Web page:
Time to step up: Actions you can take today
Control systems represent a high-value target and are under attack. How bad is the risk? A recent survey and webcast conducted by Control Engineering indicated that most respondents recognize that the risk is high to severe. What really is the risk? The ancient risk calculation method tries to associate the threat with the vulnerability. It requires both the actual asset vulnerability combined with a threat actor motivated to exploit that vulnerability. Increasing international tensions have increased the motivation of threat actors worldwide. A recent vendor briefing highlighted how vulnerable industrial cyber assets and their communications protocols truly are. The vulnerabilities transcend product lines within vendors and across vendors. The situation is improving in some areas, but most industrial control system (ICS) product suppliers and integrators do not have a security process within their software development and system integration lifecycle, or are early in their efforts. Security cannot be an afterthought and requires foundational controls.
So if you know that there is risk, what can you do? You could rip and replace immediately, but you may find your new solution is just as vulnerable as the old. You have to know what you have, build walls, monitor, and respond to threat indicators. Are your people trained to do those?
Step one, which you can begin today, is create an inventory of your control system assets. This includes all personnel and skills, controller hardware, networking hardware, communication channels, and operational procedures. Step two, take a look into any regulations impacting your cyber, physical, and operational security requirements. If you do not have any (yet), then consider yourself lucky; it will be up to you to justify a cash outlay for security to your management. However, if you are in the energy or water sectors, several cyber security controls are already impacting you or will be soon.
Once you compile your initial inventories, the next steps are:
1. Create a baseline of security needs throughout your organization and its stakeholders. This is a key ingredient, as your organization will most likely have to create new roles and responsibilities to address ongoing threats.
2. Using your inventory of cyber assets, identify which are required for direct control functions. Then, identify what communication channels, applications, and services are required for each ICS cyber asset to perform its operations. This process will not be easy, and your control system vendors and integrators may not have specific answers for your environment. This process proves a reason to stand up a test environment.
3. Remove all other communication channels, applications, and services not necessary for normal and emergency operating conditions.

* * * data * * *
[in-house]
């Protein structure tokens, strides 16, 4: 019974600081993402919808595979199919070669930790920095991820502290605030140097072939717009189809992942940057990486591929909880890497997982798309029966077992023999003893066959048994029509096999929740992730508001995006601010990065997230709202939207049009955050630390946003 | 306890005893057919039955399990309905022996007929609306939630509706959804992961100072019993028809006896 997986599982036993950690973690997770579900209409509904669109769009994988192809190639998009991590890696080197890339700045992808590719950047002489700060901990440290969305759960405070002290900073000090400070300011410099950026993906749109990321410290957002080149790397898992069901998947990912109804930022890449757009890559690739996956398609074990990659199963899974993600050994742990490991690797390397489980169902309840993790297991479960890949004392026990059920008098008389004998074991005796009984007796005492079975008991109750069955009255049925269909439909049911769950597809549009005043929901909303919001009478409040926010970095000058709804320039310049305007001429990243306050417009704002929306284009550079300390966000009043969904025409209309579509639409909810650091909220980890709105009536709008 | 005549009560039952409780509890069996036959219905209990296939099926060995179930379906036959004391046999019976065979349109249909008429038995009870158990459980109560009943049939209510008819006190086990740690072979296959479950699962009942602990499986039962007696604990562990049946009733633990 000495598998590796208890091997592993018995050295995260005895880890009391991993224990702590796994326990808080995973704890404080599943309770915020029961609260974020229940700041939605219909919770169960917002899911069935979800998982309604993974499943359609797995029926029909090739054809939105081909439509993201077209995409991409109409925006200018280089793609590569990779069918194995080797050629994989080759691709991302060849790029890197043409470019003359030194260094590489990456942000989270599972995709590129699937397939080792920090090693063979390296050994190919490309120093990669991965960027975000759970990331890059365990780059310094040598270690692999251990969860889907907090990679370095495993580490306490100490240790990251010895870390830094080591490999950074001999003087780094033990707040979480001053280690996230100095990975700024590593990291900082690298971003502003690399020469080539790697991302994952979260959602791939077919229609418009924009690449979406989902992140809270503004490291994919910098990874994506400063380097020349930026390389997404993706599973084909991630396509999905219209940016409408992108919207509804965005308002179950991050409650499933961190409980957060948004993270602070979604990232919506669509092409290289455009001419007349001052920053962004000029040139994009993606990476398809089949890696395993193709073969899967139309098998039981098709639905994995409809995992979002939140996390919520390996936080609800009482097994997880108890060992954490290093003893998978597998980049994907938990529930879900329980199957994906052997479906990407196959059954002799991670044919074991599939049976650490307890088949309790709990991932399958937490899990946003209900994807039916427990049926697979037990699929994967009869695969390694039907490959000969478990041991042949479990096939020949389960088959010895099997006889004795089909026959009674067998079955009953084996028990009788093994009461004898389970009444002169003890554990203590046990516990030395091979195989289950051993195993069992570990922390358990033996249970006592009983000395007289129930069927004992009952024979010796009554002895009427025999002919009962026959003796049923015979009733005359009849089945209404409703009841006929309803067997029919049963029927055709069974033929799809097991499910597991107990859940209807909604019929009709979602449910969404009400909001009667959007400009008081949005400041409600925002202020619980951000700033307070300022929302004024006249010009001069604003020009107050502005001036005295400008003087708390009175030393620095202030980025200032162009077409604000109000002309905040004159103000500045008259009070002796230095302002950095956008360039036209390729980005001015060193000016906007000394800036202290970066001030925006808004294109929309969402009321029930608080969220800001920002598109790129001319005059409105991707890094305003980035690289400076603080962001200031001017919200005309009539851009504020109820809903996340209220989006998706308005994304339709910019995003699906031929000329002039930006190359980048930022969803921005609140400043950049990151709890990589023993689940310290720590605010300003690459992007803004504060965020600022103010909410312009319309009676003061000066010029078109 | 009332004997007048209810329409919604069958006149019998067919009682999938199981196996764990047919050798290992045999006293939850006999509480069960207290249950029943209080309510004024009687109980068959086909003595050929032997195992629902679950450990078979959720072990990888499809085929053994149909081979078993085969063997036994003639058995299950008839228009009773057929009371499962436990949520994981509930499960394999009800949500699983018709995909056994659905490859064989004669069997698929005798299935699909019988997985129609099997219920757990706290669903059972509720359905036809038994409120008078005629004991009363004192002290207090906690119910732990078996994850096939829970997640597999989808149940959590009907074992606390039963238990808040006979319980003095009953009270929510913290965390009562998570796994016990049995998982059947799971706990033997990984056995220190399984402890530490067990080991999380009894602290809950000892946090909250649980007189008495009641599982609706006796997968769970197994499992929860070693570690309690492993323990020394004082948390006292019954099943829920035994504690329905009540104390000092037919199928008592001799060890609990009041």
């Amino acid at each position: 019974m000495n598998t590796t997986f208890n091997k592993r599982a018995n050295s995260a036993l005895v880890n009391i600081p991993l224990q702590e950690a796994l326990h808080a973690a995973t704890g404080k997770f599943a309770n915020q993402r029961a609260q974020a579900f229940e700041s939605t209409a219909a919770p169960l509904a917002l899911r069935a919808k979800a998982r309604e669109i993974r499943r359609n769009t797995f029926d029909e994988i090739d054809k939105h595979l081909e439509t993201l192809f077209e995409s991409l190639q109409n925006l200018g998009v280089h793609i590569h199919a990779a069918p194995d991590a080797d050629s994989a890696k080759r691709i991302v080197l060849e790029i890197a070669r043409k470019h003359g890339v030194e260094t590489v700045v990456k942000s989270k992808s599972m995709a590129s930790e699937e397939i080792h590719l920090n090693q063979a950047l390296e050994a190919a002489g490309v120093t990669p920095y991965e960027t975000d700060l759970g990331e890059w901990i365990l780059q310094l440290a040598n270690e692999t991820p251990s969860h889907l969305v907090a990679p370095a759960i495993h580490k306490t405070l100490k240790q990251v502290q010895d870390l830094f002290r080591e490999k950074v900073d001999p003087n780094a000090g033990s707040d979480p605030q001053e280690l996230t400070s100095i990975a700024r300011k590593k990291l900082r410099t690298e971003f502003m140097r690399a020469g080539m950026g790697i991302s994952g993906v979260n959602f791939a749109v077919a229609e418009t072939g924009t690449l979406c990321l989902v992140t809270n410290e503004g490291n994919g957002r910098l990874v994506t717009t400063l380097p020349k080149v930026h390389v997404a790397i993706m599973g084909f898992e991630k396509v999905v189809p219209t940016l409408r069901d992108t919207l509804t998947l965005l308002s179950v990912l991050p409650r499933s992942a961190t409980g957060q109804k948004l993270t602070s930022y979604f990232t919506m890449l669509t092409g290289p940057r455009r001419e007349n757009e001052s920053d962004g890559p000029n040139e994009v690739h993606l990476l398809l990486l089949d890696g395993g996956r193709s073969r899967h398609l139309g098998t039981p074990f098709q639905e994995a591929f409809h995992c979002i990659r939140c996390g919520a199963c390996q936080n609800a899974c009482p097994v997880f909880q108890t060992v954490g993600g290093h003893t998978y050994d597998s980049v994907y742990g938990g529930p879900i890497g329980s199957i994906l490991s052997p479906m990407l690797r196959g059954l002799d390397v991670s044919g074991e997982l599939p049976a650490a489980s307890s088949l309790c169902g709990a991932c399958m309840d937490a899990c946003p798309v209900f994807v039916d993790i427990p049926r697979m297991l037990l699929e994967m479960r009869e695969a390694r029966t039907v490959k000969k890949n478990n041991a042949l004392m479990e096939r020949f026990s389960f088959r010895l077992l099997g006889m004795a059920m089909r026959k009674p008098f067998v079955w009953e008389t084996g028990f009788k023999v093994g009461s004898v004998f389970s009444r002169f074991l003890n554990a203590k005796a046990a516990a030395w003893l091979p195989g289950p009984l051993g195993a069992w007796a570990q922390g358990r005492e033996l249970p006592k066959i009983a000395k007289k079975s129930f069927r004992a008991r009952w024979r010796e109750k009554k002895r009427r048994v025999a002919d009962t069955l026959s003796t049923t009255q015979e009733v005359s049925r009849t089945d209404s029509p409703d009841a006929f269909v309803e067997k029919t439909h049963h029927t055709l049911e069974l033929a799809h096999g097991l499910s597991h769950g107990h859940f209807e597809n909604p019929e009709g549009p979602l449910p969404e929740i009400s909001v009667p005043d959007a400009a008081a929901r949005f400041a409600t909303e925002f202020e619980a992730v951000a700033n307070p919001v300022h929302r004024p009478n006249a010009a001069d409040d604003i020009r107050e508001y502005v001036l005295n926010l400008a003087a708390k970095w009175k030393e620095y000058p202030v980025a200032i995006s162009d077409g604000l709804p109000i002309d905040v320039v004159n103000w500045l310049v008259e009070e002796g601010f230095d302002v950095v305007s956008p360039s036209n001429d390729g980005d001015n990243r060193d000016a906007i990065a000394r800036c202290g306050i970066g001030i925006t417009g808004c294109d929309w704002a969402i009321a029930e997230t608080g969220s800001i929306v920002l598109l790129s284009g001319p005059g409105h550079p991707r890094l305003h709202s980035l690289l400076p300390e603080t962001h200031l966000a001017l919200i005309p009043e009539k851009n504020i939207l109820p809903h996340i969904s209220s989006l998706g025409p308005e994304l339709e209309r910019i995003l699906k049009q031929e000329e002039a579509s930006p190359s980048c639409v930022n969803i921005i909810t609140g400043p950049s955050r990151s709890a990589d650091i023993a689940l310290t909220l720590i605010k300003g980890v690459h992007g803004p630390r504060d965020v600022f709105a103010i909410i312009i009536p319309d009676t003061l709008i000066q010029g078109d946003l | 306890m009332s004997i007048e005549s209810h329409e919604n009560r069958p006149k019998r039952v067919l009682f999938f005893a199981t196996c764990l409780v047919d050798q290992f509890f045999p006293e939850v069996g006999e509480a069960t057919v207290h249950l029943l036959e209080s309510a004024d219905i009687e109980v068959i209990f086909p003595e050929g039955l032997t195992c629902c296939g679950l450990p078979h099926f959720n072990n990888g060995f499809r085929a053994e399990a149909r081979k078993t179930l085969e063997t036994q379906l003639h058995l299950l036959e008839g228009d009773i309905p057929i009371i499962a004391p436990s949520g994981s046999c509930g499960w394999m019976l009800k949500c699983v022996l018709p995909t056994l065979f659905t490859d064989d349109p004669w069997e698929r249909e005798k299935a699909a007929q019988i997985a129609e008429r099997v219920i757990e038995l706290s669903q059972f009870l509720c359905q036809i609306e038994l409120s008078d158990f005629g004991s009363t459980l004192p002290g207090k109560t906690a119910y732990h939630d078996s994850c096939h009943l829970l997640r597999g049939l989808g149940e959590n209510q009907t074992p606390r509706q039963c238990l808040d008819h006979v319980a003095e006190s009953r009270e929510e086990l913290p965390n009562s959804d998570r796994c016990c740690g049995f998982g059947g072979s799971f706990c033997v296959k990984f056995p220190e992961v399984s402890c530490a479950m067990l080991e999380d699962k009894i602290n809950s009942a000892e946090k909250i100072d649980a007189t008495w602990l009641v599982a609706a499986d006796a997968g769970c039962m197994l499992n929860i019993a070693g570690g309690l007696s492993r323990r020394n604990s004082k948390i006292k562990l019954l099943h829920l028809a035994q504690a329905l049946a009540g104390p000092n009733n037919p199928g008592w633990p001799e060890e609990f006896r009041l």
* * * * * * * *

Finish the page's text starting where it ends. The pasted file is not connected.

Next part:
4. Review the remaining communication channels, applications, and services for vulnerabilities. Using the inventory of firmware, applications, and protocol versions, check them for out-of-date and/or vulnerable cyber asset components.
5. Identify mitigating controls such as a network intrusion detection system (IDS). The IDS should be configured with specific rule sets for your control system protocols and communication channels, and not generic rules for traditional IT environments.
6. Inventory your current operational procedures used by personnel to maintain the cyber assets and communication channels used for control system operations. Review the procedures for vulnerabilities, and modify them as necessary.
This is only a start to the process of addressing the security needs of today’s control system environments. The risk is real. I can show you firsthand many ways that control system hardware, firmware, logic, and communication protocols are highly vulnerable to cyber attack. Building defenses does not have to be complicated, but it must be methodical. There are proven IT defensive techniques that can protect vulnerable ICS devices, but often those ICS devices are still vulnerable because many vendors do not have a security process within their software development lifecycle.
Therefore, the first step is for you, the asset owner and operator, to learn about what you have, what you need, and how to protect your networks with walls and limited trusts. It is also up to you to request a cyber, physical, and operational vulnerability assessment for all new implementations, including how any new device is coupled to your existing infrastructure. It is then up to you as the asset owner and operator to take the necessary precautions to limit and monitor physical, cyber, and operational interactions with your control environment. For example, a laptop used by a technician should not be categorized as a tool. A laptop is very different from a hammer, and the intended use of the device may become compromised if not properly handled. Therefore, a laptop must be monitored differently than any other tool. This ideology has to transcend all aspects of your ICS environment. The cultural change and new responsibilities required are necessary but will not be an easy shift.
Matt Luallen is founder of Cybati, a security training and consulting organization.